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Last Updated September 5, 2023.

The Victorian era tends to be imagined by Americans as characterized by extreme sexual and emotional repression—the classic English stereotype of the "stiff upper lip." Behind this shallow historical analysis hides an explosion of literary inventiveness, illustrated by the wild (and international) success of writers such as the Brontes and Thomas Hardy, whose novels articulated scathing and sensational attacks on time-honored English traditions like marriage and the role of aristocracy in society. Though generally lighter in tone and more prone to satirical farce than works by either of these other writers, The Egoist secured the high standing of George Meredith within this milieu.

Sir Willoughby Patterne is a pointed caricature of the contemporary English aristocrat. In an era where the government was responding to public pressure toward humanistic approaches to policy and assuming responsibility for areas of society that had traditionally been the domain of church and charity (such as marriage, public health, and education), Patterne is the epitome of the pampered, willfully ignorant narcissist. His self-absorption is so extreme that he demands his environment (and everyone who populates it) revolve entirely around validating his sense of himself as peculiarly sensitive and idiosyncratic—thus his goal in securing a marriage is to find someone to reflect all of his interests and emotions back to him, insulating him and providing an escape from what he calls "the world," or in other words, literally everything that exists outside of his lavish estate. Patterne's utter lack of interest in the feelings of anyone around him, from his prospective marriage partners to the human staff that serves him, opens the path to a broader critique of the old-money English culture he represents, from the privileged insularity of their lifestyle to the human impact that lifestyle has on the wider world around them. The fact that throughout the novel there are hardly any events set anywhere outside of the grounds of Patterne Hall is one of the starkest manifestations of this theme.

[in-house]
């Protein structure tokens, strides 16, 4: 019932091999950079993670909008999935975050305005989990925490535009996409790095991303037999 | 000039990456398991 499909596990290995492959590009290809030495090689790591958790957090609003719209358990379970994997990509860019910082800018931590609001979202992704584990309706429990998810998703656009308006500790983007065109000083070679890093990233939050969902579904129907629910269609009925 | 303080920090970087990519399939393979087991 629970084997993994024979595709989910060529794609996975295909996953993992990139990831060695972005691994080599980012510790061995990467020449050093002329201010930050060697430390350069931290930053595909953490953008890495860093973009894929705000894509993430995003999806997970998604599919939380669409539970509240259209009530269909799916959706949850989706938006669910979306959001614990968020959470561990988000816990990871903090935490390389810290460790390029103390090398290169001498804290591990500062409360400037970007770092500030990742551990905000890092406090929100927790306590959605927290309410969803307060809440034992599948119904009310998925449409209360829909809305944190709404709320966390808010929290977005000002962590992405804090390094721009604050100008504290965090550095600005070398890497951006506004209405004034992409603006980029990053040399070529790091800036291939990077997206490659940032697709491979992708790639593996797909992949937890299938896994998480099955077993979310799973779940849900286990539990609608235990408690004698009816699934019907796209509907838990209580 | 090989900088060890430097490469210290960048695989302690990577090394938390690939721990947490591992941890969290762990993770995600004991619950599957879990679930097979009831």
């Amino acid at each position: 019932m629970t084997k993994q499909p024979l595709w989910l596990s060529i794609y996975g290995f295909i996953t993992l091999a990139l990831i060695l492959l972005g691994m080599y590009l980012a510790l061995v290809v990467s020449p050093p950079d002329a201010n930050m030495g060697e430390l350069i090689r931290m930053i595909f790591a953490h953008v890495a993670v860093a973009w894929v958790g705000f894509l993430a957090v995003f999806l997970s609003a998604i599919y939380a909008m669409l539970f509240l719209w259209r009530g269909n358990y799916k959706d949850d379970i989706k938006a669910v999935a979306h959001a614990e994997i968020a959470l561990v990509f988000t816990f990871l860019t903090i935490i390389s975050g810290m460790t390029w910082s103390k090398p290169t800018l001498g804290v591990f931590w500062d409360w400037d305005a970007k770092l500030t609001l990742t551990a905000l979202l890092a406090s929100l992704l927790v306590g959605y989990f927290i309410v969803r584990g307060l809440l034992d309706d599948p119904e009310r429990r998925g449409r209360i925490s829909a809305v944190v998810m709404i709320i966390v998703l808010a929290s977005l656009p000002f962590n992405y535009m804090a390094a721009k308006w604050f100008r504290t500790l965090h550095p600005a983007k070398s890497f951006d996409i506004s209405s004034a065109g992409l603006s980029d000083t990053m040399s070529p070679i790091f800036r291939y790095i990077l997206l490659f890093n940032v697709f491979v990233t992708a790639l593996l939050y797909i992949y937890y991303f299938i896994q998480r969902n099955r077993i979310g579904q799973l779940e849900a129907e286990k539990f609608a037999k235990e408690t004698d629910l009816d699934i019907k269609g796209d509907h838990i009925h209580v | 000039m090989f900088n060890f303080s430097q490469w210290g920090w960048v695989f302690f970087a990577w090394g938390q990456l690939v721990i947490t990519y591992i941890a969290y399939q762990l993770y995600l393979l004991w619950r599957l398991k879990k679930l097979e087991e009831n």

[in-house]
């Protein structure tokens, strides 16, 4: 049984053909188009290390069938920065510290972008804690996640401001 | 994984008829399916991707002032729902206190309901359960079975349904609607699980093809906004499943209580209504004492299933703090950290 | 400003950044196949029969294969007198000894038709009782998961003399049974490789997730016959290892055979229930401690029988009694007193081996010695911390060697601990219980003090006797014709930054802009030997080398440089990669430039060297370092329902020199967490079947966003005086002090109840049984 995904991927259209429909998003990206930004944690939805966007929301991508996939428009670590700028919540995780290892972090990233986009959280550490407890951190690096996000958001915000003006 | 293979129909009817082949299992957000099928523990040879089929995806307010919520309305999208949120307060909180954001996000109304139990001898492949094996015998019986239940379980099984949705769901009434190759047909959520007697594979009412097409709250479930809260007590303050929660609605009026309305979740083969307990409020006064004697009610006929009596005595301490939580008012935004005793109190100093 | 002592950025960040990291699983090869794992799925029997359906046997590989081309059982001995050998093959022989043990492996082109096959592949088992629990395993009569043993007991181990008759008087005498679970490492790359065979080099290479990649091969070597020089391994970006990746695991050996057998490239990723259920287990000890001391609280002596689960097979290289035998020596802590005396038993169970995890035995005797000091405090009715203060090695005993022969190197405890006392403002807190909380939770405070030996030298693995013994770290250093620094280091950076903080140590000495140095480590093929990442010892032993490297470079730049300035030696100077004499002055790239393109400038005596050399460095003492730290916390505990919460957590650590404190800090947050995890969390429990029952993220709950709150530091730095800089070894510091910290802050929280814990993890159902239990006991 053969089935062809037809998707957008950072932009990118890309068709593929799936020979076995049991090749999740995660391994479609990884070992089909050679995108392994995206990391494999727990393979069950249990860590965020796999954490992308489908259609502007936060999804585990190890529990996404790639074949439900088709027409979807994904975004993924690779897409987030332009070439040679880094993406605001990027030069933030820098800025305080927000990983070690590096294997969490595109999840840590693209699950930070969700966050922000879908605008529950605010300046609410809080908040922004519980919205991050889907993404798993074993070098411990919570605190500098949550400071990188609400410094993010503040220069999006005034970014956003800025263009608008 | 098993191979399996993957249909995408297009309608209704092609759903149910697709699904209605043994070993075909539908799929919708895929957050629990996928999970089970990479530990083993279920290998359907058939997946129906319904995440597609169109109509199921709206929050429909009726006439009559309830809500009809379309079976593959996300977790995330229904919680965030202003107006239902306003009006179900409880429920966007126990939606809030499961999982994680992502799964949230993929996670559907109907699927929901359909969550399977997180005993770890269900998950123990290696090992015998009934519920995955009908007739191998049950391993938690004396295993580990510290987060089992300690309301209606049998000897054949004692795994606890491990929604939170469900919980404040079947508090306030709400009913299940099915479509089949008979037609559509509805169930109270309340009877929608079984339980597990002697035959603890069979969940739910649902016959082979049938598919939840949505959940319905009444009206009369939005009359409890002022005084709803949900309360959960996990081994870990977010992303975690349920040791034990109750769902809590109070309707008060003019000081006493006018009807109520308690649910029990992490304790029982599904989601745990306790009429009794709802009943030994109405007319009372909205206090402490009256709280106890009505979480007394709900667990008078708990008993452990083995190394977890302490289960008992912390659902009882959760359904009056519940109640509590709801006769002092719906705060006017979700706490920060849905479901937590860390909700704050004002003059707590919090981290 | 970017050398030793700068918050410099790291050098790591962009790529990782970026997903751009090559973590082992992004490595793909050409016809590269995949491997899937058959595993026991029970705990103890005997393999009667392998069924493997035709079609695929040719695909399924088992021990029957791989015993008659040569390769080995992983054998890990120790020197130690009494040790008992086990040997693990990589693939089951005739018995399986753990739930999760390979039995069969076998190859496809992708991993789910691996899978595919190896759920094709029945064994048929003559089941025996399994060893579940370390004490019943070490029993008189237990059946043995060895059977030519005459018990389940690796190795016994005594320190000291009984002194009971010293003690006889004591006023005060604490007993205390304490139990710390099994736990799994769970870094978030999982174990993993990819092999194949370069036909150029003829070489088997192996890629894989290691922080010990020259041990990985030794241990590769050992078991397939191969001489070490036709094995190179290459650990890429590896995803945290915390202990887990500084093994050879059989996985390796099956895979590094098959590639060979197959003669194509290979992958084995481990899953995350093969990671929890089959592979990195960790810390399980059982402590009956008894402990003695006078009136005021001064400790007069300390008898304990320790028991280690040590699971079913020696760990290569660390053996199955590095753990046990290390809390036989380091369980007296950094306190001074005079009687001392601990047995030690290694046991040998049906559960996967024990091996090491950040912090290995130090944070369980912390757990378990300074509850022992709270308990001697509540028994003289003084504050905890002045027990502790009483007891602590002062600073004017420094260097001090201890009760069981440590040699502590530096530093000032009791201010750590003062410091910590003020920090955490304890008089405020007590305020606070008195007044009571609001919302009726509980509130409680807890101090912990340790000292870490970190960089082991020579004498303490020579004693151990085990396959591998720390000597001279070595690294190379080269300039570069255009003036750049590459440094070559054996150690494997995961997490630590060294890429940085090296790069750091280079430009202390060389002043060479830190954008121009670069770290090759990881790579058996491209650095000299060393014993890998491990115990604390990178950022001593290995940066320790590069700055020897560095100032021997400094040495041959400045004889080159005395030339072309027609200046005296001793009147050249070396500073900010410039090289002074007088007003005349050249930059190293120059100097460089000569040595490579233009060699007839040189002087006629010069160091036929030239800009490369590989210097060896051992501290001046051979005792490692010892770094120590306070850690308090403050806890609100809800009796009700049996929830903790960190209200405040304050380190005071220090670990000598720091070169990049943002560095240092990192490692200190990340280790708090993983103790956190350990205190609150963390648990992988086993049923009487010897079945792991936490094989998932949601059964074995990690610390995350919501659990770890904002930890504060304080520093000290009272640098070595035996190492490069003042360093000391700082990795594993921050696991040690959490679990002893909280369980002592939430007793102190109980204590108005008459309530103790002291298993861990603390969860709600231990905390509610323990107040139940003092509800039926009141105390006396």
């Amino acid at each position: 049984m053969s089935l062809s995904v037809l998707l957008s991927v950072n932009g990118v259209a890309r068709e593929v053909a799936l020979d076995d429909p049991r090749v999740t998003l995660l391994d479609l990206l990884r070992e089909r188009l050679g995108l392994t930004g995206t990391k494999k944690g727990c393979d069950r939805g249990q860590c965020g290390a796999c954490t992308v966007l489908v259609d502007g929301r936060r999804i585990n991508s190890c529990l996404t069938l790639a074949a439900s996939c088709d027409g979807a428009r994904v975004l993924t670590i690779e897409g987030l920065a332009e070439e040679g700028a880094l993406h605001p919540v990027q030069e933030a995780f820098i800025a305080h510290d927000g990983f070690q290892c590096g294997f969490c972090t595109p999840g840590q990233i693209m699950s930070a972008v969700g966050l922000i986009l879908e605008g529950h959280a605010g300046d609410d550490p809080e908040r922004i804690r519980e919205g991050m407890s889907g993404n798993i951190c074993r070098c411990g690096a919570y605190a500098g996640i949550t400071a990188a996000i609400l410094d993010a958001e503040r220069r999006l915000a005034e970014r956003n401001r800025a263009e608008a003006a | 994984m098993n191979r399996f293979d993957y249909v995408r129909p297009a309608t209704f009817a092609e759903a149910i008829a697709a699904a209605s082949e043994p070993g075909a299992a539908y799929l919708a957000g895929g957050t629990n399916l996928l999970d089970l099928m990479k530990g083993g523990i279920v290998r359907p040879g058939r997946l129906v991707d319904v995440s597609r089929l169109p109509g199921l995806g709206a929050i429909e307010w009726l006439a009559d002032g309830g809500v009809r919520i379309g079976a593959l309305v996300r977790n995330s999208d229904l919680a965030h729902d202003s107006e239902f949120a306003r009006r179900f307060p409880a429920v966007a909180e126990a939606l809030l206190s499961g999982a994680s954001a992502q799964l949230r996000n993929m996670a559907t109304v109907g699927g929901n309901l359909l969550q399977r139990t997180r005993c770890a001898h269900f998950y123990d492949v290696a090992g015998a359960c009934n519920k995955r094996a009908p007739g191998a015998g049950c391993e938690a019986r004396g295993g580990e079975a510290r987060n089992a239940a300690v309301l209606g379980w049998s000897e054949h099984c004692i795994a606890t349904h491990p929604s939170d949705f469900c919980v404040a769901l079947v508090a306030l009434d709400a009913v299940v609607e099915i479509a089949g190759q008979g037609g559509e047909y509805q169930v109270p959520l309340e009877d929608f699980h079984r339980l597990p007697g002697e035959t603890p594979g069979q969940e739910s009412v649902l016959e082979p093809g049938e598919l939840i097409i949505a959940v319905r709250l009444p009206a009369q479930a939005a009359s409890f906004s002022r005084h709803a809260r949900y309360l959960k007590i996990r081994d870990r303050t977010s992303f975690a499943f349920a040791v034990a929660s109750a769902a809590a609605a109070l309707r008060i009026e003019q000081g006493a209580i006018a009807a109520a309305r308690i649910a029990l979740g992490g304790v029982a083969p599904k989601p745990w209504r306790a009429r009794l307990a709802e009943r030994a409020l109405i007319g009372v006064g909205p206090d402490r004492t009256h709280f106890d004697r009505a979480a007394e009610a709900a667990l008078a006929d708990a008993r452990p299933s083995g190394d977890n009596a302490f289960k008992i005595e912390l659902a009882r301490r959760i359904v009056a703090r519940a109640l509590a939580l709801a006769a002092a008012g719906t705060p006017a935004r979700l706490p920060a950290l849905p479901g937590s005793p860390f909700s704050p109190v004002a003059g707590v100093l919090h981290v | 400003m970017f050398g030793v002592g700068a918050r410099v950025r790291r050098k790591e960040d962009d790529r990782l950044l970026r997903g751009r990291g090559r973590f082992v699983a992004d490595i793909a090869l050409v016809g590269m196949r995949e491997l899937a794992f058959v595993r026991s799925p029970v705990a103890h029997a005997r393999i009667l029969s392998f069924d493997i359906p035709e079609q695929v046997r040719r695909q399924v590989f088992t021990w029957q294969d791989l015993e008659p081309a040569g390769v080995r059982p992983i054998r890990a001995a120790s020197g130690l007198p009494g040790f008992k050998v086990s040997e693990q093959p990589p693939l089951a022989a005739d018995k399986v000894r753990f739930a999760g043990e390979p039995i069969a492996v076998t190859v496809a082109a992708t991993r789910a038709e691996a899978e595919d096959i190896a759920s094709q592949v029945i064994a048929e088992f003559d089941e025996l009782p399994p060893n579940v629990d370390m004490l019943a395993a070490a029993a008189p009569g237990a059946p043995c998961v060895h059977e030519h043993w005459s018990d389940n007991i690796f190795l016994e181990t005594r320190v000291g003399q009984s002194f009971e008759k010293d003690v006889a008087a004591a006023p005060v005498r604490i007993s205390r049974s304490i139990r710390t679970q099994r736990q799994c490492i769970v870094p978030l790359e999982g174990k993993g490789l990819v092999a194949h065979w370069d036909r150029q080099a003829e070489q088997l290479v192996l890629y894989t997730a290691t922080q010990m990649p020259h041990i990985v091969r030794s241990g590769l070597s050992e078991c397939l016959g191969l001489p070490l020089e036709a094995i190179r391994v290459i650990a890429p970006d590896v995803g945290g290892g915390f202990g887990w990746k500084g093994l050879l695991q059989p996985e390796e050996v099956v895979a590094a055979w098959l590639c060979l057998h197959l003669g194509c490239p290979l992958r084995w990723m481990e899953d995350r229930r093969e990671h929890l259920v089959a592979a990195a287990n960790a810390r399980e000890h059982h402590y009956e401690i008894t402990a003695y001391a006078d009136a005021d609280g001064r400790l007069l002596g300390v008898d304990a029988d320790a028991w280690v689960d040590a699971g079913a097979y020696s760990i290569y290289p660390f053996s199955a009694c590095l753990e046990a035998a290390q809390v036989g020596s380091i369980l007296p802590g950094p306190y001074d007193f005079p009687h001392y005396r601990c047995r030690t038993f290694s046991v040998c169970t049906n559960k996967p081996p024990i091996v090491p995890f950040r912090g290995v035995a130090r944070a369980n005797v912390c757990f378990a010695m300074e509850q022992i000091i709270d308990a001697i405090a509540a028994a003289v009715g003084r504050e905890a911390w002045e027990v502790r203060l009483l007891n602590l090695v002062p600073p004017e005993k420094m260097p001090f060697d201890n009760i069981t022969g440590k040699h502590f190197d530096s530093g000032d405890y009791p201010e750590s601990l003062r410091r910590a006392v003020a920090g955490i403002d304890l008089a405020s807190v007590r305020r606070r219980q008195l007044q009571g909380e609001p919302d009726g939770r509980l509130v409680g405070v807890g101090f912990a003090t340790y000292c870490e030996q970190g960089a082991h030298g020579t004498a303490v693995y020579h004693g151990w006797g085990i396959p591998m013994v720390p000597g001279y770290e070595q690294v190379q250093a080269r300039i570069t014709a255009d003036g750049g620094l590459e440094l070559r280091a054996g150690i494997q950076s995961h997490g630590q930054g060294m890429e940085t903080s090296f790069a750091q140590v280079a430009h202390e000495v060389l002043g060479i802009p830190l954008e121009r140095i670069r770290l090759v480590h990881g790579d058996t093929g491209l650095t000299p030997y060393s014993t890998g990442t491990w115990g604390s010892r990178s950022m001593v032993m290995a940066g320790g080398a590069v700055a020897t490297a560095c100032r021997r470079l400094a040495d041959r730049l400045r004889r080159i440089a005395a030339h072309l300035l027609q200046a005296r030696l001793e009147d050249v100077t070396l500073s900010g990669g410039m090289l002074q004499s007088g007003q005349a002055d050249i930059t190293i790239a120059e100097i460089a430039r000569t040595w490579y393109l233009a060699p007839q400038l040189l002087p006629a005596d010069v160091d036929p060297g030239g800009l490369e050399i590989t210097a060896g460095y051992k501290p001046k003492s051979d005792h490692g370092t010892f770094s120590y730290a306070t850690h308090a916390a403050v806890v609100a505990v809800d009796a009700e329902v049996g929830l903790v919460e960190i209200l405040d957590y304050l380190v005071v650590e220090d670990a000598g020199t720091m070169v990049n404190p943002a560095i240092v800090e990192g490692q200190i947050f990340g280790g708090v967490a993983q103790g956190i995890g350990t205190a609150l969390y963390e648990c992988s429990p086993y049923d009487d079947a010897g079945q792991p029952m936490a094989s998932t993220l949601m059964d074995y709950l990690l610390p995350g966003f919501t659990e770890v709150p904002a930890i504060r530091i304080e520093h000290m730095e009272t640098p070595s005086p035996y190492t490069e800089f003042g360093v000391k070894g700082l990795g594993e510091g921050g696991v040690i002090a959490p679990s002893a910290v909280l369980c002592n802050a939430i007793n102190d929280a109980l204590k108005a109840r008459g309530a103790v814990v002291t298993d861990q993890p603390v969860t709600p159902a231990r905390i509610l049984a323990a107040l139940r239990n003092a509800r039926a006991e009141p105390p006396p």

Meanwhile the evolution of Clara Middleton's attitude toward Patterne's suit from wonder to revulsion provides a microcosm of Meredith's attitudes toward the oppressive institution of marriage and the political condition of women in Victorian England. While initially dazzled by the opulence of Patterne Hall, Clara quickly becomes unnerved by her suitor's repetitive fantasies of complete disengagement from the outside world, and she develops the feeling that life at Patterne Hall would render her a prisoner, her identity entirely subsumed to her fiancee's navel-gazing. Contrast this attitude with that of her family, particularly her father, who are too blinded by the potential advantages to themselves offered by the match to be receptive to Clara's emotional concerns. The system of complex patriarchal rites and public propriety that pertains to marriage among this class seems to bar every avenue for Clara's escape; while a previous victim of Patterne's was able to escape by elopement with another man, Clara has no such option, and her fate seems sealed. Only through a series of subtle stratagems is she able to secure her freedom and happiness within this rigid and archaic system.

When seeking specific examples in the text to expand on these themes, special attention must be paid to the manner in which the estate itself—the rooms within it and their functions, the other buildings on the property, and so on—reflects the attitudes and values of Sir Willoughby Patterne himself. The means by which the characters socialize and express their personalities (the episode of Patterne and Dr. Middleton discussing Clara's future over wine is a pointed example) will also yield substantial material for close analysis.

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